We reviewed which method of chest compressions (applying the traditional hand technique versus using a machine) resulted in more lives saved during cardiopulmonary resuscitation (CPR) for cardiac arrest.
'Sudden cardiac arrest' occurs when someone's heart stops beating unexpectedly. Cardiopulmonary resuscitation, referred to as CPR, involves rhythmical pushing on the chest of a cardiac arrest victim to provide forward blood flow. This can keep blood flowing to the victim's vital organs while the heart is not pumping. CPR has been shown to improve the chance that the heart will restart and the victim will survive. Machines have been developed to take over this chest pumping action using automated pistons, pneumatic vests, or band-like mechanisms. The theory is that these machines should be able to provide a more effective pumping action than is seen in humans because the machines do not pause or get tired. Furthermore, they provide consistent pressure and timing of each chest compression in line with latest evidenced-based practice. Some preliminary studies using these machines have shown that they are easy to use and can save people with cardiac arrest. This is an update of the Cochrane Review on mechanical chest compression devices originally published in 2011 and updated last in 2014.
The evidence is current to August 2017. We searched the literature and found a total of 2554 citations that were potentially relevant. After reviewing each of these, we found 11 articles describing clinical trials that could help us answer our question. Taken together, these trials included 12,944 adult participants who suffered cardiac arrest either in-hospital or out-of-hospital. The newest studies identified in this update are larger and of higher quality than those that had been identified in prior versions of this review. Several studies were sponsored by device manufacturers.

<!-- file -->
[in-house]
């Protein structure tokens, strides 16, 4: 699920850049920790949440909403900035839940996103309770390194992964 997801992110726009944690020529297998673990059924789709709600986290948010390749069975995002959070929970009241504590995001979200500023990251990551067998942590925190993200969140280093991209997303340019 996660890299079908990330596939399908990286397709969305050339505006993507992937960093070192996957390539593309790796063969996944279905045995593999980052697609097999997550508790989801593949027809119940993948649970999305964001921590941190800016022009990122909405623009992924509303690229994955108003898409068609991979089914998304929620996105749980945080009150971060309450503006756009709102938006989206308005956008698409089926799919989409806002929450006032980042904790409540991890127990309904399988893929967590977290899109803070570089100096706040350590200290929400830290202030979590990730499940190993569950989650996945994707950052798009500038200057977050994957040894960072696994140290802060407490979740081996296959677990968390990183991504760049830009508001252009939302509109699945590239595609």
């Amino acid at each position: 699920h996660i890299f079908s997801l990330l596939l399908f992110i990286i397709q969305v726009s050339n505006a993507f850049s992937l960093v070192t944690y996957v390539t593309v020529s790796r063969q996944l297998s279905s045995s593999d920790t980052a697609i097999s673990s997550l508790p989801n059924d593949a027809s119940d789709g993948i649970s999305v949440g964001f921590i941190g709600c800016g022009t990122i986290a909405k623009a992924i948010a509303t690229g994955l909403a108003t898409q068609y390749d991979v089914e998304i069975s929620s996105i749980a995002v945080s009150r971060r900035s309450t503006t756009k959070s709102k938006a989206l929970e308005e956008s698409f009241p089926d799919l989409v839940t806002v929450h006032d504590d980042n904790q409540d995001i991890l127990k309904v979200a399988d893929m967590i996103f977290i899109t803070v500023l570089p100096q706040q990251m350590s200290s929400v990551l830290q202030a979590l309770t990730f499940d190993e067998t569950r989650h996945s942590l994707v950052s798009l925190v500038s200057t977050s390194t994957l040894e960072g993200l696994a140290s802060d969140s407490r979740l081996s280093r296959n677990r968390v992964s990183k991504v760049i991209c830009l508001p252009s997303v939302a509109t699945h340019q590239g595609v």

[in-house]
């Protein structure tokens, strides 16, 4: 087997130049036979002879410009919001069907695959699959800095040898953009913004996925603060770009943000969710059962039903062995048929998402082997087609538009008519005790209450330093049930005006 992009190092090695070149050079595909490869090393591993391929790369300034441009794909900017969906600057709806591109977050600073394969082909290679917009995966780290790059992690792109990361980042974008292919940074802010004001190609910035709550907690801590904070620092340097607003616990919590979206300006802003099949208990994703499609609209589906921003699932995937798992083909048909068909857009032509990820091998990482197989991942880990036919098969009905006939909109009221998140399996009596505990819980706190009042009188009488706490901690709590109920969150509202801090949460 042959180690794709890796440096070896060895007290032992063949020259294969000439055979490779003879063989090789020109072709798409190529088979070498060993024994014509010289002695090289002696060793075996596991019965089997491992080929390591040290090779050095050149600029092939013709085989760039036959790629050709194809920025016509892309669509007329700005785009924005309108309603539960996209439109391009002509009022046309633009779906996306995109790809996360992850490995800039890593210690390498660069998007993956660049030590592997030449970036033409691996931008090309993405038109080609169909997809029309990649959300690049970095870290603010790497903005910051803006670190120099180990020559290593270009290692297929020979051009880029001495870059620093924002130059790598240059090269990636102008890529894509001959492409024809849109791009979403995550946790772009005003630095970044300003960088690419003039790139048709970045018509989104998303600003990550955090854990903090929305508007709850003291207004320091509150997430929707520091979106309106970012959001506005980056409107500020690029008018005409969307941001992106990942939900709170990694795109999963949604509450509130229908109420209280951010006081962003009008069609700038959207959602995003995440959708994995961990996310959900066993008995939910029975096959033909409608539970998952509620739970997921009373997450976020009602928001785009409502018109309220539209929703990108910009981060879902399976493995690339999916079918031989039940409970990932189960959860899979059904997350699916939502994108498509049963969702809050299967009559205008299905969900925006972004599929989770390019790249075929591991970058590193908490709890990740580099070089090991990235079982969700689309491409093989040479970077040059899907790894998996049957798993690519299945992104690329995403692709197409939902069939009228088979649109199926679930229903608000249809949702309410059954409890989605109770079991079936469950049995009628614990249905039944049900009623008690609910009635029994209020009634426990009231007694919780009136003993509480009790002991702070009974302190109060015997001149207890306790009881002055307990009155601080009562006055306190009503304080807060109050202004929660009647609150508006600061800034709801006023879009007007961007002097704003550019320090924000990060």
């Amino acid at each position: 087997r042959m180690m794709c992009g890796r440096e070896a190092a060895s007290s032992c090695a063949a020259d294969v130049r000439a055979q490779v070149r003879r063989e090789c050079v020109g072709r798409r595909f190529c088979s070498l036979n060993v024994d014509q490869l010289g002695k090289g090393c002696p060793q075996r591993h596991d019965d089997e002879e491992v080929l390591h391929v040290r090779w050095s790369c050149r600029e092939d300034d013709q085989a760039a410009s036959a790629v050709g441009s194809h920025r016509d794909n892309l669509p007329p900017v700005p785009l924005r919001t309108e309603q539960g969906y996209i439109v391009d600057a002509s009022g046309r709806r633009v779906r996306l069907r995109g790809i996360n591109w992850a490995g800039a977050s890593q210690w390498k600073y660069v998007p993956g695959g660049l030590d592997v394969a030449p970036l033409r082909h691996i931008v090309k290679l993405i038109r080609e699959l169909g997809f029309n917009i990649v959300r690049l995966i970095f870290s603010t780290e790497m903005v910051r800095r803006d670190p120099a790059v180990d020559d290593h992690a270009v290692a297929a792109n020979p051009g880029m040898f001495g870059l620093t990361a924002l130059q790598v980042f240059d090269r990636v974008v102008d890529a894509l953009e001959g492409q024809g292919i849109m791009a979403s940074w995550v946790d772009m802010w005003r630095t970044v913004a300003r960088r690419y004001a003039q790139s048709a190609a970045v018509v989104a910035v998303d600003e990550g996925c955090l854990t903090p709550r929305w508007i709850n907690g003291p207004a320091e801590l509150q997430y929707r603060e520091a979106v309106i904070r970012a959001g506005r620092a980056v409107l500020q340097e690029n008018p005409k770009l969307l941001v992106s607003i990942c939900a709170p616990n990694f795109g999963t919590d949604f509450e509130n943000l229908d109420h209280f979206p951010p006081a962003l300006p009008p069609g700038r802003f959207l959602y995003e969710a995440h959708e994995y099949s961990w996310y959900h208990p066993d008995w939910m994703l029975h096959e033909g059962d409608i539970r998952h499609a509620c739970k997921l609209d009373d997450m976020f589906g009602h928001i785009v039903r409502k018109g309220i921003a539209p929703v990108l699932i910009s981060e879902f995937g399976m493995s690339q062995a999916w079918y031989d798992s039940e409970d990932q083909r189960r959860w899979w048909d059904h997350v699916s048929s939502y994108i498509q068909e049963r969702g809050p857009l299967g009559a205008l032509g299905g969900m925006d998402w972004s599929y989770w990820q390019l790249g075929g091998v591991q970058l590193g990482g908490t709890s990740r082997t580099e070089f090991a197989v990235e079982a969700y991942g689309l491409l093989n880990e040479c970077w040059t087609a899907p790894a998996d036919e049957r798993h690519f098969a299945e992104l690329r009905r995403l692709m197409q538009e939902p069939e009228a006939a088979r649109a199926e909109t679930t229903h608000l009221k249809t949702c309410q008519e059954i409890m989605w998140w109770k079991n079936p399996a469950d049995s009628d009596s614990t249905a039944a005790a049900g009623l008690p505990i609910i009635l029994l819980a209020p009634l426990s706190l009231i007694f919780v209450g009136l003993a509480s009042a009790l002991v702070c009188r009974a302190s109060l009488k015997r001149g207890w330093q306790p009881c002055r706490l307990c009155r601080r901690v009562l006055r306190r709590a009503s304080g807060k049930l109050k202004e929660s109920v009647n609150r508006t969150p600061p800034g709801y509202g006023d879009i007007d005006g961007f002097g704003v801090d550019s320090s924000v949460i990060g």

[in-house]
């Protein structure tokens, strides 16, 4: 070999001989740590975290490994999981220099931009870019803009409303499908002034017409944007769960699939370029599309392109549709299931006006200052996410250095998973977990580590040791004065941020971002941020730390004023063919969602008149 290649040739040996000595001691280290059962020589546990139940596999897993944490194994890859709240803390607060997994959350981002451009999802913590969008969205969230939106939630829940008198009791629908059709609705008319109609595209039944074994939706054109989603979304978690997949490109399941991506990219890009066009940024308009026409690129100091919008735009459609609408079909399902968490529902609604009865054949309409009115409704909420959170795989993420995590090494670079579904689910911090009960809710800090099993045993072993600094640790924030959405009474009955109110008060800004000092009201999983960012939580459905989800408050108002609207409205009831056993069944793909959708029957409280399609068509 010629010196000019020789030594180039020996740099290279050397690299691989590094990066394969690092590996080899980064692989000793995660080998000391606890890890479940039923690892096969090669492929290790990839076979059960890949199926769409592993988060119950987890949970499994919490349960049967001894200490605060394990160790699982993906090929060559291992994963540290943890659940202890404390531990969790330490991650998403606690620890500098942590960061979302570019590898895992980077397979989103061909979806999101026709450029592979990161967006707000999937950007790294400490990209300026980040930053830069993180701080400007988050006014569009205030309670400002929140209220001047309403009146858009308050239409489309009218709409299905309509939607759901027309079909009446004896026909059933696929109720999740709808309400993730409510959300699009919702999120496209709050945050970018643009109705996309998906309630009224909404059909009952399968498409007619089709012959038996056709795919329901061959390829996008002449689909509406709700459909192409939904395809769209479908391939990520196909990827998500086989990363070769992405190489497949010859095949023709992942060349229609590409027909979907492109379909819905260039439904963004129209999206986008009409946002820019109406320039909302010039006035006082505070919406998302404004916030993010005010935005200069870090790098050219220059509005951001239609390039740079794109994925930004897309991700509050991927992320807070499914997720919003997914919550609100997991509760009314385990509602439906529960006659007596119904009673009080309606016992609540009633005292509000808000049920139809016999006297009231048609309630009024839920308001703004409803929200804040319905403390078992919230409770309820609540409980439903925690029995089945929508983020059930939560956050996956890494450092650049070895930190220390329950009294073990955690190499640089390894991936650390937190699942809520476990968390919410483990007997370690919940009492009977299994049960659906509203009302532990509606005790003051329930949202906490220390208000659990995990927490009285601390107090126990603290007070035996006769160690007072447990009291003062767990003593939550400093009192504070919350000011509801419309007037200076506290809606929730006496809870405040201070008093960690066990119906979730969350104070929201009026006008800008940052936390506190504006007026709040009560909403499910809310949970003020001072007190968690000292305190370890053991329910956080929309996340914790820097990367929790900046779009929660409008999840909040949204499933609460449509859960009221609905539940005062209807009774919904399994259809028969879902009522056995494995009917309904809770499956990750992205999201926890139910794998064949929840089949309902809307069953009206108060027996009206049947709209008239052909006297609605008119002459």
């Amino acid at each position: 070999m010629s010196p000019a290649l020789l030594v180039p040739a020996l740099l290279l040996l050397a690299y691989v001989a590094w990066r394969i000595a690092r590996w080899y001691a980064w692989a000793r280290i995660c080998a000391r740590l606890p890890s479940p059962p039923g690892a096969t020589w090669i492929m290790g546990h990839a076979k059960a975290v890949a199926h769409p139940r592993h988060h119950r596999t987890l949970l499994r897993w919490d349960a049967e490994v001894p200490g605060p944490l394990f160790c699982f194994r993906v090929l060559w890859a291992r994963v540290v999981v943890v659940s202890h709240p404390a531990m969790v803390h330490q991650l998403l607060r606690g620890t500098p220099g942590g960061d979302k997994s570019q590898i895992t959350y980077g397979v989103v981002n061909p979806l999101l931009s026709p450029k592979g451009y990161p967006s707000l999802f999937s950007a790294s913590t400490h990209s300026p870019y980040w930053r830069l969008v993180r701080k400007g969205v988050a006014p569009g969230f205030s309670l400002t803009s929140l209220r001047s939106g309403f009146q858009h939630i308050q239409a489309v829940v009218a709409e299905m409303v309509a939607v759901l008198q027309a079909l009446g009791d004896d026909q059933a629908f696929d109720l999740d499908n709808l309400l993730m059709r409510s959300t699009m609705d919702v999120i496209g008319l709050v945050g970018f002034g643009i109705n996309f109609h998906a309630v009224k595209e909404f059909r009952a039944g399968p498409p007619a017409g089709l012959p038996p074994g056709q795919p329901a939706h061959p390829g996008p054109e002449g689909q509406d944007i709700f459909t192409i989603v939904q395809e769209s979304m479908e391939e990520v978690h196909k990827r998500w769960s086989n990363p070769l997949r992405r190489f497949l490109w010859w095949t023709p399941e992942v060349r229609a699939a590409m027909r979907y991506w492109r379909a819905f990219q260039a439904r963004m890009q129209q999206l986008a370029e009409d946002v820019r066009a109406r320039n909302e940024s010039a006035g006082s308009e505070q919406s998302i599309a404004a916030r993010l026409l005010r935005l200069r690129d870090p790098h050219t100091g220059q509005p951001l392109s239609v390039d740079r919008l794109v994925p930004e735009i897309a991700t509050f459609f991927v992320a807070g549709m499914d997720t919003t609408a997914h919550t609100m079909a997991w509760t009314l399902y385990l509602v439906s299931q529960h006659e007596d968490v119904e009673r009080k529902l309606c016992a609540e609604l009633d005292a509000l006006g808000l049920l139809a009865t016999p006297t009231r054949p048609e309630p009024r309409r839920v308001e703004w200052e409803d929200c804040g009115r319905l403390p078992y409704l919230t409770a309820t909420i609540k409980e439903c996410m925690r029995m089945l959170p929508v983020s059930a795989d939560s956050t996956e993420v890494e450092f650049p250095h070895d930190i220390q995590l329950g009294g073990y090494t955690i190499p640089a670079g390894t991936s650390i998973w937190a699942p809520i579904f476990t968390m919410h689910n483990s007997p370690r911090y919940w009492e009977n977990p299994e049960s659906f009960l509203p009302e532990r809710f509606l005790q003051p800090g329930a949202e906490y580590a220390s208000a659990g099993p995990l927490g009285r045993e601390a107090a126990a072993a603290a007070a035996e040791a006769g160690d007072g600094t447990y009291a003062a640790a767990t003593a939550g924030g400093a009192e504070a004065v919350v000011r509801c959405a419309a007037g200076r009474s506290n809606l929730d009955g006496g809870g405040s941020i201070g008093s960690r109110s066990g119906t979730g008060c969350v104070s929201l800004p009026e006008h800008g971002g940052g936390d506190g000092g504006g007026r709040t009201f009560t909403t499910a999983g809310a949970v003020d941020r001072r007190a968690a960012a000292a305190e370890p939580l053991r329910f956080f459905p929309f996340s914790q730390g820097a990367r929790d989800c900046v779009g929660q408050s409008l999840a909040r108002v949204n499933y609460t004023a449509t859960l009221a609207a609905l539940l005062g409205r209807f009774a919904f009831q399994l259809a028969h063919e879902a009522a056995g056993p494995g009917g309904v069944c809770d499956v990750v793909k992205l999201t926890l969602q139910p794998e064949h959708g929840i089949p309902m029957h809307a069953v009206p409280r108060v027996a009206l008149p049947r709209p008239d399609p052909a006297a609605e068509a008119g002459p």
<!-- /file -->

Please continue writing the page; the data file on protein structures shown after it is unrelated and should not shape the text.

We found that available studies have important differences from one another. The most important differences were the type of mechanical device studied and the type of CPR protocol provided for patients assigned to the manual chest compression group. These differences make comparisons across studies challenging. Some studies reported improvements in rate of survival for patients treated with mechanical chest compressions compared to patients treated with manual chest compressions, while others reported no difference or even suggested harm associated with mechanical chest compressions. When considering all of the identified studies together, it seems like mechanical chest compression devices probably have a very similar effect on survival when compared with high-quality manual chest compressions.
Quality of evidence
With the inclusion of several large studies, the overall quality of evidence has improved considerably, and now may be considered to be of low to moderate quality.
The evidence does not suggest that CPR protocols involving mechanical chest compression devices are superior to conventional therapy involving manual chest compressions only. We conclude on the balance of evidence that mechanical chest compression devices used by trained individuals are a reasonable alternative to manual chest compressions in settings where consistent, high-quality manual chest compressions are not possible or dangerous for the provider (eg, limited rescuers available, prolonged CPR, during hypothermic cardiac arrest, in a moving ambulance, in the angiography suite, during preparation for extracorporeal CPR [ECPR], etc.). Systems choosing to incorporate mechanical chest compression devices should be closely monitored because some data identified in this review suggested harm. Special attention should be paid to minimising time without compressions and delays to defibrillation during device deployment.